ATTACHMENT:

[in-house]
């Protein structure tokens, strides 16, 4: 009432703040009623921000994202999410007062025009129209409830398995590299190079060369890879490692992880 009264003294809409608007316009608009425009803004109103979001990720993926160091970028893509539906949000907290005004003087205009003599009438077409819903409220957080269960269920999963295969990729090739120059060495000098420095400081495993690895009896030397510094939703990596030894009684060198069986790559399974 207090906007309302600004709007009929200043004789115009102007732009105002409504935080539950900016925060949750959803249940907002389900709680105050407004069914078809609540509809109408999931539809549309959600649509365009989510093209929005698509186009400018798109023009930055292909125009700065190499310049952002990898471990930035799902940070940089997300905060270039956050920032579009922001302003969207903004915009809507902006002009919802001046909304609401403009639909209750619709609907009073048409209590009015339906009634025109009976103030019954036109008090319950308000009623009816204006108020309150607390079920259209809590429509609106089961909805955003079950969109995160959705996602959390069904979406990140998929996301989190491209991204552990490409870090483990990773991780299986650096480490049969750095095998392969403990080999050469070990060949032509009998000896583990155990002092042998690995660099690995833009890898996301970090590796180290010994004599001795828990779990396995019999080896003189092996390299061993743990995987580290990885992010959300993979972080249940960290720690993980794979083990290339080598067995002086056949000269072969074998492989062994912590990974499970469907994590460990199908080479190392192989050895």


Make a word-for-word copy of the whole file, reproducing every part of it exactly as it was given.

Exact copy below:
[in-house]
């Protein structure tokens, strides 16, 4: 009432703040009623921000994202999410007062025009129209409830398995590299190079060369890879490692992880 009264003294809409608007316009608009425009803004109103979001990720993926160091970028893509539906949000907290005004003087205009003599009438077409819903409220957080269960269920999963295969990729090739120059060495000098420095400081495993690895009896030397510094939703990596030894009684060198069986790559399974 207090906007309302600004709007009929200043004789115009102007732009105002409504935080539950900016925060949750959803249940907002389900709680105050407004069914078809609540509809109408999931539809549309959600649509365009989510093209929005698509186009400018798109023009930055292909125009700065190499310049952002990898471990930035799902940070940089997300905060270039956050920032579009922001302003969207903004915009809507902006002009919802001046909304609401403009639909209750619709609907009073048409209590009015339906009634025109009976103030019954036109008090319950308000009623009816204006108020309150607390079920259209809590429509609106089961909805955003079950969109995160959705996602959390069904979406990140998929996301989190491209991204552990490409870090483990990773991780299986650096480490049969750095095998392969403990080999050469070990060949032509009998000896583990155990002092042998690995660099690995833009890898996301970090590796180290010994004599001795828990779990396995019999080896003189092996390299061993743990995987580290990885992010959300993979972080249940960290720690993980794979083990290339080598067995002086056949000269072969074998492989062994912590990974499970469907994590460990199908080479190392192989050895």